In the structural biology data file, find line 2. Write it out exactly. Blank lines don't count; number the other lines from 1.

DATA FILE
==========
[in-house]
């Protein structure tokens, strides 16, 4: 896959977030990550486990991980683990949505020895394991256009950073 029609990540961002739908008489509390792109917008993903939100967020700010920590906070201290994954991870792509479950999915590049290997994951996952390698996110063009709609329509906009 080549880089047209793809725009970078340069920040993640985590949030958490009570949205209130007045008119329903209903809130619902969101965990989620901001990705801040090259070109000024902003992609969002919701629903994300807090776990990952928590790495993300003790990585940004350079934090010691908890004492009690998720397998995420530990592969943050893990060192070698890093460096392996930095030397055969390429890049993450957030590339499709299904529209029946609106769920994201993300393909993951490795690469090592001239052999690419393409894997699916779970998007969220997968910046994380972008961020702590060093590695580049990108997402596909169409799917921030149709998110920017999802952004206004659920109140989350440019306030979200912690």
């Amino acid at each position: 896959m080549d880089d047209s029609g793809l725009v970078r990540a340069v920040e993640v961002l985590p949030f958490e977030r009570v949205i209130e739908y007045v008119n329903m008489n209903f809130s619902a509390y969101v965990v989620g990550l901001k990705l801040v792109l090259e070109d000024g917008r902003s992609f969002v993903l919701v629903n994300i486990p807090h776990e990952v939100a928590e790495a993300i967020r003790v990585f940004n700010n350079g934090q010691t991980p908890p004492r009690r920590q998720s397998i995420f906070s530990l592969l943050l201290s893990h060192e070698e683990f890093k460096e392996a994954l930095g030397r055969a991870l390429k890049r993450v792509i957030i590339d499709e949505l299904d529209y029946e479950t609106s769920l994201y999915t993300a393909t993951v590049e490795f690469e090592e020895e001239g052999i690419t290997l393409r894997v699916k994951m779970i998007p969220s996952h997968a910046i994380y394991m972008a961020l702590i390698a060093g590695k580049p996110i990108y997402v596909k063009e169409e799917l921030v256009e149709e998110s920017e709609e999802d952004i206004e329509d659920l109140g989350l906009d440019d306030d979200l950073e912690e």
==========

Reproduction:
């Protein structure tokens, strides 16, 4: 896959977030990550486990991980683990949505020895394991256009950073 029609990540961002739908008489509390792109917008993903939100967020700010920590906070201290994954991870792509479950999915590049290997994951996952390698996110063009709609329509906009 080549880089047209793809725009970078340069920040993640985590949030958490009570949205209130007045008119329903209903809130619902969101965990989620901001990705801040090259070109000024902003992609969002919701629903994300807090776990990952928590790495993300003790990585940004350079934090010691908890004492009690998720397998995420530990592969943050893990060192070698890093460096392996930095030397055969390429890049993450957030590339499709299904529209029946609106769920994201993300393909993951490795690469090592001239052999690419393409894997699916779970998007969220997968910046994380972008961020702590060093590695580049990108997402596909169409799917921030149709998110920017999802952004206004659920109140989350440019306030979200912690």